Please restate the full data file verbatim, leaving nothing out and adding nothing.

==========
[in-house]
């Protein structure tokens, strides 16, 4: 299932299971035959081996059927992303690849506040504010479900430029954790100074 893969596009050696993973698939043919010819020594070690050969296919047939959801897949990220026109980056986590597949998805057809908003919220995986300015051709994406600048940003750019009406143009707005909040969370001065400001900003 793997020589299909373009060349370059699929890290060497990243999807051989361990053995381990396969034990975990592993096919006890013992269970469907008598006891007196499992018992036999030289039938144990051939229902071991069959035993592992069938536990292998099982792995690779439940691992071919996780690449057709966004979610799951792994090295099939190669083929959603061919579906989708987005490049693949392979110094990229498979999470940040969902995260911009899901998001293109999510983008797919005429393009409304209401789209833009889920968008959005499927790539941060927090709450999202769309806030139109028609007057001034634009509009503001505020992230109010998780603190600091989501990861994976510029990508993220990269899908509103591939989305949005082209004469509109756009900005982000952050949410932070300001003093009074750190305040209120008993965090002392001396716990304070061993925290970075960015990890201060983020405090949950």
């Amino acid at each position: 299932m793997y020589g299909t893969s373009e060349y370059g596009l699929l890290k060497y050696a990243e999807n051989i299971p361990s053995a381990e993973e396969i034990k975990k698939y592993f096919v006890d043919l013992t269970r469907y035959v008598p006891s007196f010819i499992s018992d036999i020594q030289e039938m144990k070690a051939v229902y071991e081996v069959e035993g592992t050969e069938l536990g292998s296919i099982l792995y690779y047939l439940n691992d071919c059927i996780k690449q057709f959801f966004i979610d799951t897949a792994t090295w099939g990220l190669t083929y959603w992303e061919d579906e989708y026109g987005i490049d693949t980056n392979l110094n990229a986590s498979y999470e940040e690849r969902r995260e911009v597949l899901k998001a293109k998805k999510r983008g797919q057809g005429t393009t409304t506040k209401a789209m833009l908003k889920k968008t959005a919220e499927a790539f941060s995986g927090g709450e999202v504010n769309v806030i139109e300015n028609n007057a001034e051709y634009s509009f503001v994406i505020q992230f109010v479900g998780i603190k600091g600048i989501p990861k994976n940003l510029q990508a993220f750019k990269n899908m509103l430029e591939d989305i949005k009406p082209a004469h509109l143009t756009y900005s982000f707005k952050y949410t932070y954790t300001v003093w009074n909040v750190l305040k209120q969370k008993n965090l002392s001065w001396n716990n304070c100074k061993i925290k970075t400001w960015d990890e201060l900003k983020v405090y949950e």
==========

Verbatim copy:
[in-house]
């Protein structure tokens, strides 16, 4: 299932299971035959081996059927992303690849506040504010479900430029954790100074 893969596009050696993973698939043919010819020594070690050969296919047939959801897949990220026109980056986590597949998805057809908003919220995986300015051709994406600048940003750019009406143009707005909040969370001065400001900003 793997020589299909373009060349370059699929890290060497990243999807051989361990053995381990396969034990975990592993096919006890013992269970469907008598006891007196499992018992036999030289039938144990051939229902071991069959035993592992069938536990292998099982792995690779439940691992071919996780690449057709966004979610799951792994090295099939190669083929959603061919579906989708987005490049693949392979110094990229498979999470940040969902995260911009899901998001293109999510983008797919005429393009409304209401789209833009889920968008959005499927790539941060927090709450999202769309806030139109028609007057001034634009509009503001505020992230109010998780603190600091989501990861994976510029990508993220990269899908509103591939989305949005082209004469509109756009900005982000952050949410932070300001003093009074750190305040209120008993965090002392001396716990304070061993925290970075960015990890201060983020405090949950």
């Amino acid at each position: 299932m793997y020589g299909t893969s373009e060349y370059g596009l699929l890290k060497y050696a990243e999807n051989i299971p361990s053995a381990e993973e396969i034990k975990k698939y592993f096919v006890d043919l013992t269970r469907y035959v008598p006891s007196f010819i499992s018992d036999i020594q030289e039938m144990k070690a051939v229902y071991e081996v069959e035993g592992t050969e069938l536990g292998s296919i099982l792995y690779y047939l439940n691992d071919c059927i996780k690449q057709f959801f966004i979610d799951t897949a792994t090295w099939g990220l190669t083929y959603w992303e061919d579906e989708y026109g987005i490049d693949t980056n392979l110094n990229a986590s498979y999470e940040e690849r969902r995260e911009v597949l899901k998001a293109k998805k999510r983008g797919q057809g005429t393009t409304t506040k209401a789209m833009l908003k889920k968008t959005a919220e499927a790539f941060s995986g927090g709450e999202v504010n769309v806030i139109e300015n028609n007057a001034e051709y634009s509009f503001v994406i505020q992230f109010v479900g998780i603190k600091g600048i989501p990861k994976n940003l510029q990508a993220f750019k990269n899908m509103l430029e591939d989305i949005k009406p082209a004469h509109l143009t756009y900005s982000f707005k952050y949410t932070y954790t300001v003093w009074n909040v750190l305040k209120q969370k008993n965090l002392s001065w001396n716990n304070c100074k061993i925290k970075t400001w960015d990890e201060l900003k983020v405090y949950e």